I admit it. I'm a math geek...and a sports geek. This can be a dangerous combination.
Lately, I became interested in calculating team-by-team home field advantage in the EPL.
English football is full of venues that are rich in both history and atmosphere. But which home sides enjoy the greatest advantage? I decided to crunch some numbers to find out.
Let me be clear, the question is not which venue is most likely to see a victory by the home side. Not precisely, anyway. It is still possible for weaker teams to gain an advantage at home. The trick is to separate the home team from the home venue.
Think of it this way: Is it tough to win at Old Trafford because it is Old Trafford, or because that's where Manchester United plays?
So how to do it? Well fixtures like the EPL, which follows the home-away double round robin format, offer a clean way to sort it all out (at least for games within the league). Simply put, it hinges on calculating how much better a team does at home than on the road.
Over the course of a season, the average disadvantage of the road games will equal the average home-field advantage for the league. So, by removing the the 'away-disadvantage', we can isolate the advantage gained on the home pitch. (If you would like an explanation of the detailed math, you may email me.)
Using data from 2000/2001 through 2006/2007 (sorry, full seasons only). I determined the average home field advantage for every team that played in the EPL for at least four of the seasons covered. The results are given below. The values are given in goals per game. Average home-field advantage for the EPL over the period was 0.4 goals per game.
Team | HFA
Portsmouth | 1.06
Fulham | 0.68
West Ham | 0.65
Arsenal | 0.61
Tottenham | 0.59
Everton | 0.58
Newcastle | 0.51
Bolton | 0.44
Liverpool | 0.43
Chelsea | 0.39
Southampton | 0.39
Manchester United | 0.37
Aston Villa | 0.36
Birmingham | 0.35
Middlesbrough | 0.32
Charlton | 0.25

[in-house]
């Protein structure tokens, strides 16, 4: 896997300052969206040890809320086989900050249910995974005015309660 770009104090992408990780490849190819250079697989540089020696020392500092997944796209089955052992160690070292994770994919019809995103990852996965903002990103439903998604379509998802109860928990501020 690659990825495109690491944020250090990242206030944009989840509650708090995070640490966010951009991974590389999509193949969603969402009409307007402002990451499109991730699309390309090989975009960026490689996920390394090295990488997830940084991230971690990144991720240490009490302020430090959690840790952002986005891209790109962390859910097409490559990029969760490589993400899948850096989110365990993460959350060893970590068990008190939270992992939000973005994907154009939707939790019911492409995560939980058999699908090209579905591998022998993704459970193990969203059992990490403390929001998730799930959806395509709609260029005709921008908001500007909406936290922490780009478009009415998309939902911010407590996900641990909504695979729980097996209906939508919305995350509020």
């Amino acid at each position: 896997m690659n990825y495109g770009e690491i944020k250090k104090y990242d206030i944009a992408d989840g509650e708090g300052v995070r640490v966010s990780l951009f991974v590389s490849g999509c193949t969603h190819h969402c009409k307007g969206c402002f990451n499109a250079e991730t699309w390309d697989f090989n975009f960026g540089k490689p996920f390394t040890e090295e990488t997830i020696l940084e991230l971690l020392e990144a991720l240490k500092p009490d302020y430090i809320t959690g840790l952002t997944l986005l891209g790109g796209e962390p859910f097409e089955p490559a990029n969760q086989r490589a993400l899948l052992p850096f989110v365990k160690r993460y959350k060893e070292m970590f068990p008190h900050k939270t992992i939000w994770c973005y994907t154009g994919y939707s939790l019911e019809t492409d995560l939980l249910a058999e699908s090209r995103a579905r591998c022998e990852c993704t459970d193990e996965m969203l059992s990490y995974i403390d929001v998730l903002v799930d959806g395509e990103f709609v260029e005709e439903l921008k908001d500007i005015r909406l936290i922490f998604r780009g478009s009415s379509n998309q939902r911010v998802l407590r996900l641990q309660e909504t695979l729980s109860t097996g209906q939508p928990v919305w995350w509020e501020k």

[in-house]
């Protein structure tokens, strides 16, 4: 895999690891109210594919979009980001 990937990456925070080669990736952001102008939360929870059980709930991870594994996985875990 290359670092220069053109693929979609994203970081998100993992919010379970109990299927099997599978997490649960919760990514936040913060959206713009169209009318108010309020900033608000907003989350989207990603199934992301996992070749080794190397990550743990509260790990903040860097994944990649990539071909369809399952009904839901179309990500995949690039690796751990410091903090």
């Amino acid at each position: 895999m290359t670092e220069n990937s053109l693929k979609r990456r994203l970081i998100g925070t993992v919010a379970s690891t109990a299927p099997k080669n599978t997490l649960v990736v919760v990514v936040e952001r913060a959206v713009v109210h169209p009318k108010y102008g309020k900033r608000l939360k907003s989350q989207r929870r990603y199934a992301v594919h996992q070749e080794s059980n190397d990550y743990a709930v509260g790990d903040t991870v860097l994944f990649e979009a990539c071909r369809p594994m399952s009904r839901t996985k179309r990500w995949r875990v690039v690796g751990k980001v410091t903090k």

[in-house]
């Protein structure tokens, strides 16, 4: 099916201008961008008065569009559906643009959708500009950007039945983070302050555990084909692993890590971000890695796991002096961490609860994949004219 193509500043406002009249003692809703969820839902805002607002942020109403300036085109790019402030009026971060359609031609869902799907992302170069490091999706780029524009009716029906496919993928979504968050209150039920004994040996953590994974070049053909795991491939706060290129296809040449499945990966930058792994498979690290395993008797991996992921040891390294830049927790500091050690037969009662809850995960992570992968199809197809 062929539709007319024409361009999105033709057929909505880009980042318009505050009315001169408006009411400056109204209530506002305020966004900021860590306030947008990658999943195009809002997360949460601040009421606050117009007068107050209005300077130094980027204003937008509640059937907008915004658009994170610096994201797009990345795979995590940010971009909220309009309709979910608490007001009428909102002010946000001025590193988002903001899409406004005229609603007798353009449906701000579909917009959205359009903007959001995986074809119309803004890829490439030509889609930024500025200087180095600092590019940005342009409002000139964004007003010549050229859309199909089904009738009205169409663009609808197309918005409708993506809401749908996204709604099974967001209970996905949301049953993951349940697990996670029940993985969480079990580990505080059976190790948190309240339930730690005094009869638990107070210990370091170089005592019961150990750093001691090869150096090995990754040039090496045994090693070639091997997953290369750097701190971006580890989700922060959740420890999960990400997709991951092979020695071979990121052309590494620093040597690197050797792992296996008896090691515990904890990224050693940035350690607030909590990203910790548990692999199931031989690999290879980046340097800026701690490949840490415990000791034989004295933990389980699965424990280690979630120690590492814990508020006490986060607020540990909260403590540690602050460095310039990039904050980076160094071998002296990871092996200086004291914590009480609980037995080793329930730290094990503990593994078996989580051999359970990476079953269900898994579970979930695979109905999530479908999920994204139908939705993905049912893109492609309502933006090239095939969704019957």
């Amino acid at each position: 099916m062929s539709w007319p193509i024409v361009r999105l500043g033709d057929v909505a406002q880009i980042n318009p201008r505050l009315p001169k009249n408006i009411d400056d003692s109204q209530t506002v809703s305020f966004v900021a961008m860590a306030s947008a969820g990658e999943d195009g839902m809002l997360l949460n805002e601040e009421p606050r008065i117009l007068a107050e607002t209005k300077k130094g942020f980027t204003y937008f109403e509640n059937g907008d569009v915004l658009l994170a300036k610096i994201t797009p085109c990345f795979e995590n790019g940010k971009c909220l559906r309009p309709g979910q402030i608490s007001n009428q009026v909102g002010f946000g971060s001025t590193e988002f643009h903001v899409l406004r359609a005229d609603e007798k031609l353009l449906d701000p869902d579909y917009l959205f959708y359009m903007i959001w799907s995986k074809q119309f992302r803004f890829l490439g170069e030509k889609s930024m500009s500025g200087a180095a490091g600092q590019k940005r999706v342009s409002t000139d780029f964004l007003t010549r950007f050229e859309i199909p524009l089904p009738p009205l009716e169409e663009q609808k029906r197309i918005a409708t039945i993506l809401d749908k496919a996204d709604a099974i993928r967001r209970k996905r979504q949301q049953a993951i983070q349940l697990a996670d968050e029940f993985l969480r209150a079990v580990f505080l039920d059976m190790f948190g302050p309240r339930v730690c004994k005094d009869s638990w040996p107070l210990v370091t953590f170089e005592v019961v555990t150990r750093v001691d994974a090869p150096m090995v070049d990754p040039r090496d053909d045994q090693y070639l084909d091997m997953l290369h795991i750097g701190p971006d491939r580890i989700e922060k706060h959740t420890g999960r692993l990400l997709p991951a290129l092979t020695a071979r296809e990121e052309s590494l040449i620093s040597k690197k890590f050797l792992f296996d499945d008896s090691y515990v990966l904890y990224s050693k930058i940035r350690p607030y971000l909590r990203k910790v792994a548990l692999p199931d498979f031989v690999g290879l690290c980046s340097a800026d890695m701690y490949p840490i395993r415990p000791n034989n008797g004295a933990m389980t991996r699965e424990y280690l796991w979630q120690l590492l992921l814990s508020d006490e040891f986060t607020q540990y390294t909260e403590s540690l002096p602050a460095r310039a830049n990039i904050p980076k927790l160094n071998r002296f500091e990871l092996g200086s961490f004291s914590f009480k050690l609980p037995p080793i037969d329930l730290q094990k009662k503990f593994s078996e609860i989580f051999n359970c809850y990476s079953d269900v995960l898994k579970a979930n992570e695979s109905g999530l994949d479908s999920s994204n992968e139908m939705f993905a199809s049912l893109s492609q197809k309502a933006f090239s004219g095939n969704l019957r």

Blackburn | 0.21
Manchester City | 0.13
Leeds | -0.04
My first instinct with a table like this is to look at the top and bottom rows to see if they check out. Unfortunately, both jump out for discussion.
First, how could Elland Road be that bad? Surely the numbers presented aren't in agreement with its reputation as a tough venue. Perhaps Leeds draws enough of its own fans when playing away to effectively take home-field advantage away from other teams. That would skew the measure of their home field advantage downward.
Even though these are my numbers, I'm not convinced that Leeds would be just as well to play its home games in an empty stadium (which is what the calculated home field advantage suggests.)
Secondly, Portsmouth's value is very high. Looking at their performance this year, the term 'regression to the mean' comes to mind. When I recalculate this at the end of the current season, the advantage measured at their pitch should be more reasonable.
But aside from the two outliers, the table seems pretty fair.
And now for some honorable mentions for teams that (while not making the cut of four seasons at the premier level) show very good home-field advantage.
Norwich, Sheffield United and Wolves all had advantages of 0.9 or better. Bradford and Crystal Palace were also strong.
On the other end of the spectrum, dishonorable mentions go to Sunderland, Coventry Wigan, and Leicester (with Sunderland being the worst). These were the only four teams aside from Leeds to show a negative home field advantage.
And to answer a question I asked back toward the beginning. It appears that it's tough to win at Old Trafford because that's where Manchester United play.
Mark Myers is the founder and primary developer at ChanceBot.com, a sports simulation and analysis website. He can be reached at firstname.lastname@example.org